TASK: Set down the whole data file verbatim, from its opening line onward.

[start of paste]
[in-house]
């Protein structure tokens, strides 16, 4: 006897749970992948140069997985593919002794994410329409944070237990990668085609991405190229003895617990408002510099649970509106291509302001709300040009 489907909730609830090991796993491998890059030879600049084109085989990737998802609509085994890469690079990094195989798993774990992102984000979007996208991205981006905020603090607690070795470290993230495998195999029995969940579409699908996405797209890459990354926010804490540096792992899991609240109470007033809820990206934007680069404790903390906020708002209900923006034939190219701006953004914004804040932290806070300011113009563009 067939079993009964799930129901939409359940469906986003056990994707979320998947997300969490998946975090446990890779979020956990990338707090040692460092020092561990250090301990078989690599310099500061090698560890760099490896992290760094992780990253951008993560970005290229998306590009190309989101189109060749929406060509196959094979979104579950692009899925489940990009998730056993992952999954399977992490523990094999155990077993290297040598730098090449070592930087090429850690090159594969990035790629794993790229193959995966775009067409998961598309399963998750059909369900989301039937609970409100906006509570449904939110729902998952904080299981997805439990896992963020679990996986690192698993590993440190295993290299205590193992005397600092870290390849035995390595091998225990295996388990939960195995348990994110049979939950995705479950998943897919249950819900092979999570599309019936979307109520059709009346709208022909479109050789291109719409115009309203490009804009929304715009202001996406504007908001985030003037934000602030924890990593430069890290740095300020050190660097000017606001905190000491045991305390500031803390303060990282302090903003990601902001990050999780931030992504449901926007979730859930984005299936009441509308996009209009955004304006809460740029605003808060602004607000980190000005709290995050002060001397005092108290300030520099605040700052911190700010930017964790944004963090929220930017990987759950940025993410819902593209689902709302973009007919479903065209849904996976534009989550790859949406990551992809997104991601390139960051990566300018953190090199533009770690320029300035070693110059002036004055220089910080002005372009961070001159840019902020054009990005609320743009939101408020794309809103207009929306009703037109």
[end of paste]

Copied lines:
[in-house]
């Protein structure tokens, strides 16, 4: 006897749970992948140069997985593919002794994410329409944070237990990668085609991405190229003895617990408002510099649970509106291509302001709300040009 489907909730609830090991796993491998890059030879600049084109085989990737998802609509085994890469690079990094195989798993774990992102984000979007996208991205981006905020603090607690070795470290993230495998195999029995969940579409699908996405797209890459990354926010804490540096792992899991609240109470007033809820990206934007680069404790903390906020708002209900923006034939190219701006953004914004804040932290806070300011113009563009 067939079993009964799930129901939409359940469906986003056990994707979320998947997300969490998946975090446990890779979020956990990338707090040692460092020092561990250090301990078989690599310099500061090698560890760099490896992290760094992780990253951008993560970005290229998306590009190309989101189109060749929406060509196959094979979104579950692009899925489940990009998730056993992952999954399977992490523990094999155990077993290297040598730098090449070592930087090429850690090159594969990035790629794993790229193959995966775009067409998961598309399963998750059909369900989301039937609970409100906006509570449904939110729902998952904080299981997805439990896992963020679990996986690192698993590993440190295993290299205590193992005397600092870290390849035995390595091998225990295996388990939960195995348990994110049979939950995705479950998943897919249950819900092979999570599309019936979307109520059709009346709208022909479109050789291109719409115009309203490009804009929304715009202001996406504007908001985030003037934000602030924890990593430069890290740095300020050190660097000017606001905190000491045991305390500031803390303060990282302090903003990601902001990050999780931030992504449901926007979730859930984005299936009441509308996009209009955004304006809460740029605003808060602004607000980190000005709290995050002060001397005092108290300030520099605040700052911190700010930017964790944004963090929220930017990987759950940025993410819902593209689902709302973009007919479903065209849904996976534009989550790859949406990551992809997104991601390139960051990566300018953190090199533009770690320029300035070693110059002036004055220089910080002005372009961070001159840019902020054009990005609320743009939101408020794309809103207009929306009703037109």